The Cost of Labor Invisibility
Like many busy college students, I’m not perfect– I might sometimes forget to do my dishes on time, or leave my bed unmade until it’s time to climb back in. The situation with the shared, public space is somewhat different: after a day full of football game tailgating and unabashed public drinking, do students know who’s responsible for the mess they leave behind, or how USC’s campus returns to its pristine state by the next morning?
On my way to catch the bus to the airport in the wee hours of the morning last week, I encountered a USC Facilities Management Services worker picking up trash on the sidewalk of Figueroa St. It was 5:00 AM. In my four years at USC, I haven’t ever really actively noticed these integral workers on campus until now.
Regardless of their gender, USC’s FMS workers engage in reproductive labor– care taking duties that allow productive, paid labor to take place. Kind of like how your mom might have done your laundry and fed you home-cooked meals to ensure your productivity in school and your later career, these workers help us be productive students, except they’re paid in this situation.
Despite the importance of reproductive labor on our collective lives, it tends to be feminized, and in turn, devalued. Just recently, USC’s employees lost their subsidized transit passes (meanwhile, Pres. Nikias gets a private driver!), confronted Nikias about their poverty wage to no avail, and protested the low pay at Keck Medical Center. When our school is one of Southern California’s biggest employers, and we can afford to straight up buy UCLA, it’s sad to see these integral workers being systematically undervalued and disrespected.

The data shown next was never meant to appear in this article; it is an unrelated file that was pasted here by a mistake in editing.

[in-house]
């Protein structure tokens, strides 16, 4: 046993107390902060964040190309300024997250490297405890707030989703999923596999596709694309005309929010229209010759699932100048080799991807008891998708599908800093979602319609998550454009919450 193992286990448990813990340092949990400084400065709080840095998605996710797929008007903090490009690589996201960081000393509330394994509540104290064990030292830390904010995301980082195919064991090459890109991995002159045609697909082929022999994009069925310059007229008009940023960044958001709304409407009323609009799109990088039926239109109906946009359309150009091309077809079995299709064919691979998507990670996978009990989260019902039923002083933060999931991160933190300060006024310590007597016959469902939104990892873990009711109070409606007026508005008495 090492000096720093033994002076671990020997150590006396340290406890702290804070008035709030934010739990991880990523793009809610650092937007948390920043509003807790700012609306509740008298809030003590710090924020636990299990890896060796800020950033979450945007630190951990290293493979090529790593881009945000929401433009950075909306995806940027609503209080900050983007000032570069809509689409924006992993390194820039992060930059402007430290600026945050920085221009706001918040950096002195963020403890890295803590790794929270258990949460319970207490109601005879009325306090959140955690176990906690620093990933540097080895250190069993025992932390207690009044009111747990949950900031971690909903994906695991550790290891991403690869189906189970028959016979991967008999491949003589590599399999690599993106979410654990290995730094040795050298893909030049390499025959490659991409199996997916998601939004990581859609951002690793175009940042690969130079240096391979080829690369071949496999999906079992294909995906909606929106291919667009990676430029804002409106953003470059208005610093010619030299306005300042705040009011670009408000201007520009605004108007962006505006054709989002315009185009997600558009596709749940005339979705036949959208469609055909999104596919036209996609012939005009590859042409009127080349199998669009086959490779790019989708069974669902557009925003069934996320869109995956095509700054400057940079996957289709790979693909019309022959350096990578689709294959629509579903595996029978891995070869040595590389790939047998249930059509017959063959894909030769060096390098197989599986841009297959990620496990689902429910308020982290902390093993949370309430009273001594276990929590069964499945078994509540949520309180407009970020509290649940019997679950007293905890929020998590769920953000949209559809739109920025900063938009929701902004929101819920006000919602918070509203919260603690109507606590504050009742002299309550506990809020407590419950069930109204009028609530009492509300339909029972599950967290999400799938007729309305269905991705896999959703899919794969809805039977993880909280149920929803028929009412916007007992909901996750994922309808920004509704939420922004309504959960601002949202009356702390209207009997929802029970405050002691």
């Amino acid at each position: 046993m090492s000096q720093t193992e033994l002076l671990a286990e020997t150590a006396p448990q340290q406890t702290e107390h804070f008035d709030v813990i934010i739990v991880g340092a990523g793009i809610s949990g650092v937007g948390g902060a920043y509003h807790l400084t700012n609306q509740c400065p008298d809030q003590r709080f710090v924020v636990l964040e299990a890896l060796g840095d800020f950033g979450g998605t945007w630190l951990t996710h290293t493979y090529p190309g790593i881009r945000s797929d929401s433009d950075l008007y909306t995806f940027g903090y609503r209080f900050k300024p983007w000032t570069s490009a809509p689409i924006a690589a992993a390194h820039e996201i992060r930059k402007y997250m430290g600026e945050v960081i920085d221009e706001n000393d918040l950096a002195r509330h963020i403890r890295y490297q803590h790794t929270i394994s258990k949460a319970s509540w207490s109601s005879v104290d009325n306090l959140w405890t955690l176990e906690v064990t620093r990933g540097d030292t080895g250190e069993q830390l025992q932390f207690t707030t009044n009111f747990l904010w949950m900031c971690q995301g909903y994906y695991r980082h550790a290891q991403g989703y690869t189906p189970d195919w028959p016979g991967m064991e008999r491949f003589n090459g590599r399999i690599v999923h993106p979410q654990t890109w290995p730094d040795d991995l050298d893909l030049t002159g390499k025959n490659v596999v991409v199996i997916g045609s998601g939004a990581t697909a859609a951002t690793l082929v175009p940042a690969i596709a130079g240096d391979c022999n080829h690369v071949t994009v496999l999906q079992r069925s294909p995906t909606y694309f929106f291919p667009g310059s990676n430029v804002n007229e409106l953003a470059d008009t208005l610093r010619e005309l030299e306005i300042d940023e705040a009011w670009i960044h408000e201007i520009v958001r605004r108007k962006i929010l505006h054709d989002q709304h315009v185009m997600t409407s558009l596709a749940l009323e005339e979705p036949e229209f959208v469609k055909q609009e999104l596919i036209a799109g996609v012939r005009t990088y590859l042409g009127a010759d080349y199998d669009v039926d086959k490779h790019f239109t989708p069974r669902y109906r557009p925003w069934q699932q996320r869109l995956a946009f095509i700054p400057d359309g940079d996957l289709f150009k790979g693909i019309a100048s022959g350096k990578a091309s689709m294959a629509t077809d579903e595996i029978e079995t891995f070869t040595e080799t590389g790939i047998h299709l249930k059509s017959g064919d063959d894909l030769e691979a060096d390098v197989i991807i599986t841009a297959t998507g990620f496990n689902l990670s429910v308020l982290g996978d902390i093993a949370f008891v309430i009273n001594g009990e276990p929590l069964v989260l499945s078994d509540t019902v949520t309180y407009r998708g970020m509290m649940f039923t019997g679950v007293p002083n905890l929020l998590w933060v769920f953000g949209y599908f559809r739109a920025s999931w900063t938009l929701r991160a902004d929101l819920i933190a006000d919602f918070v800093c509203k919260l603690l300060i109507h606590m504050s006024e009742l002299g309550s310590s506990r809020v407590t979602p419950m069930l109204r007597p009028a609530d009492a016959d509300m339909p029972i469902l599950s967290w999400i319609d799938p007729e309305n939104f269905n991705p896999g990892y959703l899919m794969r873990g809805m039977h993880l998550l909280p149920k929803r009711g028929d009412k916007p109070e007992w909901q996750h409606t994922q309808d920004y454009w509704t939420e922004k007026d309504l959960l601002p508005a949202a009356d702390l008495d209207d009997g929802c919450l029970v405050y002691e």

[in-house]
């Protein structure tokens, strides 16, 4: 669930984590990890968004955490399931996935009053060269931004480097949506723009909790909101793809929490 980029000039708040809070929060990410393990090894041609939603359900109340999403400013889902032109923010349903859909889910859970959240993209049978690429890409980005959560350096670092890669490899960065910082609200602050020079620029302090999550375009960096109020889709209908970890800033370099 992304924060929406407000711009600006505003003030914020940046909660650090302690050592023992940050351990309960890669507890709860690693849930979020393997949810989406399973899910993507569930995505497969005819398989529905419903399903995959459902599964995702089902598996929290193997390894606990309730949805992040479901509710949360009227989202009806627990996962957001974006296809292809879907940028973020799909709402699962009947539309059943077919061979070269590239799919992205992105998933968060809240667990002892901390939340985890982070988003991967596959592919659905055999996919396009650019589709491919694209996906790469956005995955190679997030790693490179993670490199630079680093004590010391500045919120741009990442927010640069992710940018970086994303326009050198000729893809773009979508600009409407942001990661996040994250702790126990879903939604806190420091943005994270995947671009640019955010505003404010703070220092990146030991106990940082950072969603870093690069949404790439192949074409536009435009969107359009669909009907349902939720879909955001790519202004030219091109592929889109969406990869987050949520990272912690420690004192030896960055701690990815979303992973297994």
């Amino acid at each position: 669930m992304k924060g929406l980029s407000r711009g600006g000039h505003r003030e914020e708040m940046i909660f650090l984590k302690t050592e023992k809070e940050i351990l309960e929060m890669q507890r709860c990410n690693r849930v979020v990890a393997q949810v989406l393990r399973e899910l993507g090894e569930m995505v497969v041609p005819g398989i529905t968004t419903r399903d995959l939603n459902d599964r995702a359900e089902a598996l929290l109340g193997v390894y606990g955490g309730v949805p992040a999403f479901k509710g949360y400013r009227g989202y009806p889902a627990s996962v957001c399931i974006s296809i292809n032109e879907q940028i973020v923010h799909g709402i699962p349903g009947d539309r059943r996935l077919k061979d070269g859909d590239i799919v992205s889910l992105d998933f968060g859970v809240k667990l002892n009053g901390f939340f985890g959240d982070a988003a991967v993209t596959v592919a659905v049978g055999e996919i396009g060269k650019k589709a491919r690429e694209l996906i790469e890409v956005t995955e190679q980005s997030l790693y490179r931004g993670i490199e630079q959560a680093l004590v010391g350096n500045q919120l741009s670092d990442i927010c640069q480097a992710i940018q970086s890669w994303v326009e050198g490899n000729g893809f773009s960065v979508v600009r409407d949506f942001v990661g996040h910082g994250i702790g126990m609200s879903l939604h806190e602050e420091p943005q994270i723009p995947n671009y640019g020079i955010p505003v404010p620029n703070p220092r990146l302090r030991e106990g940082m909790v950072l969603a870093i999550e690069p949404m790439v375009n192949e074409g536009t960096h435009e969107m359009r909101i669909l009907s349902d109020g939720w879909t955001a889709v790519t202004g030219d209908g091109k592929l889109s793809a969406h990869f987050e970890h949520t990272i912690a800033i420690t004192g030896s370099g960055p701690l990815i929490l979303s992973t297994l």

What does the invisibility of these jobs mean in the bigger picture? First off, it lends itself to the ironic duality of the public/private divide: cleaning messes is done for a public benefit, but must be done privately at five in the morning so as to ensure it is not seen or won’t bother anyone. In turn, students may not be mindful about their own lifestyles because they don’t witness the reproductive labor that is maintaining their (hopeful) success in the classroom and future careers, and may not value this type of labor enough. It also doesn’t help that this type of labor is feminized, in juxtaposition with the lucrative, masculinized career tracks facilitated by college degrees earned by students in the classrooms next door to the hidden broom closets. The separation between these two circles has caused a gap that has only recently been bridged via student/worker protests and shows of solidarity.
It may seem like these barriers are inevitable and natural, but when taking into account the legislation and enforcement of certain rules at USC, I can’t say I’m surprised by the perpetual fight for wage equality and recognition that USC’s hospitality and facility workers go through daily. It doesn’t end with the cutting of subsidized Metro passes or the worker displacement caused by the construction of the new USC Village. Whether it’s USC’s insistence on being an indirect negotiator rather than dealing with janitors’ unions, or apprehending dining hall workers for speaking Spanish on the job, it’s clear that this oppression is an active rather than a passive one.